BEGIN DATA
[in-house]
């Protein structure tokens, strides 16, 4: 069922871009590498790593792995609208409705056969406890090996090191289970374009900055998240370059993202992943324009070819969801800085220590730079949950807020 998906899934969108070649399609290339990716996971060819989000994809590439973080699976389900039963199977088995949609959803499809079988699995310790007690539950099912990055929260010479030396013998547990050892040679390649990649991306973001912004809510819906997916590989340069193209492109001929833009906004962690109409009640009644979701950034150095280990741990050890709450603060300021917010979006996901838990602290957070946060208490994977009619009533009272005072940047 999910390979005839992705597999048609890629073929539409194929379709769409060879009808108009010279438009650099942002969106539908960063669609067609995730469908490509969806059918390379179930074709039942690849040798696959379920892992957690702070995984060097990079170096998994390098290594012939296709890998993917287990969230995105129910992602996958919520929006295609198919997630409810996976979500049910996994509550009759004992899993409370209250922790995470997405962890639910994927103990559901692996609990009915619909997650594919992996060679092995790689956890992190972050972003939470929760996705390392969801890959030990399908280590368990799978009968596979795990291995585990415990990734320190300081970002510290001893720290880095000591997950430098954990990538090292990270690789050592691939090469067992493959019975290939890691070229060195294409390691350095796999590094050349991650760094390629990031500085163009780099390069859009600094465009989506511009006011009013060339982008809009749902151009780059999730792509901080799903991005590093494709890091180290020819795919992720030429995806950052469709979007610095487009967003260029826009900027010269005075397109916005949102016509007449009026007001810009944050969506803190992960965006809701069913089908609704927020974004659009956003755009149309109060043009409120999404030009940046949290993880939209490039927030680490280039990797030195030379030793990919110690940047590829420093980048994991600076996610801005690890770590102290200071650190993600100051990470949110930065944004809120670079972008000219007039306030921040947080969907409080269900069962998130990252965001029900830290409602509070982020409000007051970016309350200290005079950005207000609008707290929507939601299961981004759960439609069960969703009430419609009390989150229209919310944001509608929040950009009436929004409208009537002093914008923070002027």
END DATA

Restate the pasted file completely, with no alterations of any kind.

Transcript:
[in-house]
């Protein structure tokens, strides 16, 4: 069922871009590498790593792995609208409705056969406890090996090191289970374009900055998240370059993202992943324009070819969801800085220590730079949950807020 998906899934969108070649399609290339990716996971060819989000994809590439973080699976389900039963199977088995949609959803499809079988699995310790007690539950099912990055929260010479030396013998547990050892040679390649990649991306973001912004809510819906997916590989340069193209492109001929833009906004962690109409009640009644979701950034150095280990741990050890709450603060300021917010979006996901838990602290957070946060208490994977009619009533009272005072940047 999910390979005839992705597999048609890629073929539409194929379709769409060879009808108009010279438009650099942002969106539908960063669609067609995730469908490509969806059918390379179930074709039942690849040798696959379920892992957690702070995984060097990079170096998994390098290594012939296709890998993917287990969230995105129910992602996958919520929006295609198919997630409810996976979500049910996994509550009759004992899993409370209250922790995470997405962890639910994927103990559901692996609990009915619909997650594919992996060679092995790689956890992190972050972003939470929760996705390392969801890959030990399908280590368990799978009968596979795990291995585990415990990734320190300081970002510290001893720290880095000591997950430098954990990538090292990270690789050592691939090469067992493959019975290939890691070229060195294409390691350095796999590094050349991650760094390629990031500085163009780099390069859009600094465009989506511009006011009013060339982008809009749902151009780059999730792509901080799903991005590093494709890091180290020819795919992720030429995806950052469709979007610095487009967003260029826009900027010269005075397109916005949102016509007449009026007001810009944050969506803190992960965006809701069913089908609704927020974004659009956003755009149309109060043009409120999404030009940046949290993880939209490039927030680490280039990797030195030379030793990919110690940047590829420093980048994991600076996610801005690890770590102290200071650190993600100051990470949110930065944004809120670079972008000219007039306030921040947080969907409080269900069962998130990252965001029900830290409602509070982020409000007051970016309350200290005079950005207000609008707290929507939601299961981004759960439609069960969703009430419609009390989150229209919310944001509608929040950009009436929004409208009537002093914008923070002027």